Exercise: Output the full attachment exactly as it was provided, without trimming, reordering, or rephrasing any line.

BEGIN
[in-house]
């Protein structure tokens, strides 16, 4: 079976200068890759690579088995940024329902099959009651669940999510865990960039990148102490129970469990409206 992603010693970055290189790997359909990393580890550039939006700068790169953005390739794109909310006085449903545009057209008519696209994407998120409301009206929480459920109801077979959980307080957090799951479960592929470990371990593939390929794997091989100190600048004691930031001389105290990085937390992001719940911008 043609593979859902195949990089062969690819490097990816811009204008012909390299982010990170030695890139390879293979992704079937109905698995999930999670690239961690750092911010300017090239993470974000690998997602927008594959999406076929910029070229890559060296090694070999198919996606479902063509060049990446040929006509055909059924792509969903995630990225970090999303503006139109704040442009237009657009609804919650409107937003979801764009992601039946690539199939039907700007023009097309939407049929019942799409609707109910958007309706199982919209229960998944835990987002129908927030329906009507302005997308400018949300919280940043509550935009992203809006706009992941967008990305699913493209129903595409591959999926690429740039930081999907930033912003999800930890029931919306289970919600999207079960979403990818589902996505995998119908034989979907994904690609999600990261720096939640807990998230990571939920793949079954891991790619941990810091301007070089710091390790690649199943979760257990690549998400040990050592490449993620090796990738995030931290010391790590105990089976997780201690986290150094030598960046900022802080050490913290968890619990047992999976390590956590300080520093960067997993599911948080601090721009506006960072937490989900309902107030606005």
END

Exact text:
[in-house]
């Protein structure tokens, strides 16, 4: 079976200068890759690579088995940024329902099959009651669940999510865990960039990148102490129970469990409206 992603010693970055290189790997359909990393580890550039939006700068790169953005390739794109909310006085449903545009057209008519696209994407998120409301009206929480459920109801077979959980307080957090799951479960592929470990371990593939390929794997091989100190600048004691930031001389105290990085937390992001719940911008 043609593979859902195949990089062969690819490097990816811009204008012909390299982010990170030695890139390879293979992704079937109905698995999930999670690239961690750092911010300017090239993470974000690998997602927008594959999406076929910029070229890559060296090694070999198919996606479902063509060049990446040929006509055909059924792509969903995630990225970090999303503006139109704040442009237009657009609804919650409107937003979801764009992601039946690539199939039907700007023009097309939407049929019942799409609707109910958007309706199982919209229960998944835990987002129908927030329906009507302005997308400018949300919280940043509550935009992203809006706009992941967008990305699913493209129903595409591959999926690429740039930081999907930033912003999800930890029931919306289970919600999207079960979403990818589902996505995998119908034989979907994904690609999600990261720096939640807990998230990571939920793949079954891991790619941990810091301007070089710091390790690649199943979760257990690549998400040990050592490449993620090796990738995030931290010391790590105990089976997780201690986290150094030598960046900022802080050490913290968890619990047992999976390590956590300080520093960067997993599911948080601090721009506006960072937490989900309902107030606005």